First, I’d like to say that writing for Huffington Post has been a mixed bag of treats. For the most part, I’ve enjoyed writing unique, policy-driven perspectives there alongside the likes of Mike Klonsky, Kenneth Bernstein, and Diane Ravitch. For the most part, the comments have leaned towards rational and focused on the topic at hand rather than the trolling murkiness of other online news hubs. Then, I get comments from people who get on the comment box just to contradict for the sake of contradiction, a complete waste of time. I’ve seen a couple of commenters who appear in all the essays where actual teachers write and find them conveniently making suspect statements for their own shits and giggles.
Thus, what I’m about to write will hopefully clarify some things I wrote in this article because none of this fits in that essay to begin with:
1) I don’t believe in merit pay. Yes, I hypothesized about teachers getting paid like professional athletes, who do get paid on a mix of expertise and achievement according to their positions. Yes, I did write that even before I knew AFT President Randi Weingarten said something similar in a conversation with Bill Gates. Yes, I am part of a book and a group that suggests alternative pay scales for teachers. But at this point and time, I can’t with good conscience say that the current crop of administrators, policy leaders, and political leaders have what it takes to judge teachers fairly and are willing to invest in teachers well enough to value their expertise. Plus, the more popular version of merit pay is a tenet of privatizing public education, a direct conflict with what I believe.
*** This obviously means that, in the article, I’m working under a hypothetical question posed to me, not under some presumption that I’m the expert. ***
2) We have to establish the difference between what a teacher makes and what a teacher is worth. I’ll leave it at that because, while teachers don’t instantly make money for their school systems, the amount of work put into their students and their eventual outcomes in student training turns the idea of “worth” on its head.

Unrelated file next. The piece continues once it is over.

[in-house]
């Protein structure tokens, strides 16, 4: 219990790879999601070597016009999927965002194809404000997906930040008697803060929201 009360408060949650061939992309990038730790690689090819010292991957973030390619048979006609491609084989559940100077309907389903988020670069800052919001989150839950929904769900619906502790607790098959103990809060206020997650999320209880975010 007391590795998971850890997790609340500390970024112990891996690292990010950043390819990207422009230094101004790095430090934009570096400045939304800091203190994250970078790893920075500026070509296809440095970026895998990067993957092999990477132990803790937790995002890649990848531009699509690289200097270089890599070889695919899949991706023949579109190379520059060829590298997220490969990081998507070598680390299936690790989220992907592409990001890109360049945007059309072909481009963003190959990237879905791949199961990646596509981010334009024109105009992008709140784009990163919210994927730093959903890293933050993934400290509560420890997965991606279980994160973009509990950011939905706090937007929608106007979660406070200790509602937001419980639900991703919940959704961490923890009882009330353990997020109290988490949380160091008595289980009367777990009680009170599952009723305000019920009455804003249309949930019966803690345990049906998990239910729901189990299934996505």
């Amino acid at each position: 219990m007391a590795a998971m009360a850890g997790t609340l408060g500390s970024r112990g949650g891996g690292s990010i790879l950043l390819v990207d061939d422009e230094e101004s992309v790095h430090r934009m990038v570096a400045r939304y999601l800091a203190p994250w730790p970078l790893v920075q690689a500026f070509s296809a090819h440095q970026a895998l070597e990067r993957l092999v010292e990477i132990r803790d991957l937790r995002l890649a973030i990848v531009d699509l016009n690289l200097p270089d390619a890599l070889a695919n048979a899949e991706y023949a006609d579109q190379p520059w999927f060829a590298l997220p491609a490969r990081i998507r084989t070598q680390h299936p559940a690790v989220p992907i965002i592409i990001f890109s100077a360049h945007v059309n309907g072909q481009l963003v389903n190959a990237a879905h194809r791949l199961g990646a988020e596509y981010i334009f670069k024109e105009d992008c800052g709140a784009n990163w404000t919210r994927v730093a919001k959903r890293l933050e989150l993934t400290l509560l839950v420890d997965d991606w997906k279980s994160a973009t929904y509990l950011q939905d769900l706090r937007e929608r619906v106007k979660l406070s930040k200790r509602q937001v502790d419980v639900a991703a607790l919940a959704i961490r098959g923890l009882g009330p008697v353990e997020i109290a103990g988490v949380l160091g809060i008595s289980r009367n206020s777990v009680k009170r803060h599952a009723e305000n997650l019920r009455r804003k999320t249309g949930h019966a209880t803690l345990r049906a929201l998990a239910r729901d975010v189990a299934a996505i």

3) School cultures may already lend itself to differentiation of pay. Honestly, amongst teachers in an average school environment, teachers know who are the best and brightest of us, and the sorts of work they’re capable of. In other cultures, where leadership doesn’t establish a collaborative culture, where teachers seek to shoot each other down, or where the school doesn’t prepare daily for the challenges of the neighborhood they work in, peer review may not work.
4) Teachers don’t have enough advocates. A Time Magazine writer commented to Diane Ravitch recently that she tweets too much, as if her speaking publicly was a publicity stunt. Of course, I wonder if that writer thinks a movie like Waiting for Superman is more or less ambitious. Plus, no one advocates for Ravitch as an agent. It’s just her behind the tweets and the rest of us replying and sharing the message with others. If that’s the case for an acclaimed best-selling NYU professor, former member of the G.H.W. Bush administration, and resolute teacher advocate, imagine those of us who don’t have those accolades on our vitae.
We must blog. We must advocate. We must speak up and write. We’re in the business of proving people wrong. There are plenty of us who don’t service the children right, certainly, but no one asks why they’re not. If they’re not suited for the job, then they have due process, and should be processed accordingly. If they’re not getting the right support, the right teacher education, or the right system, then that’s another situation.
I like to believe that most teachers who teacher want to improve in their pedagogy and do right by the students in front of them, but enough of us feel otherwise. That’s fine. Until then, our salary will be more than just a few games in front of millions of people. It’ll be fought in a live studio audience of 30, with the whole world watching.
Jose, who has an exciting week coming up and simply won’t be deterred.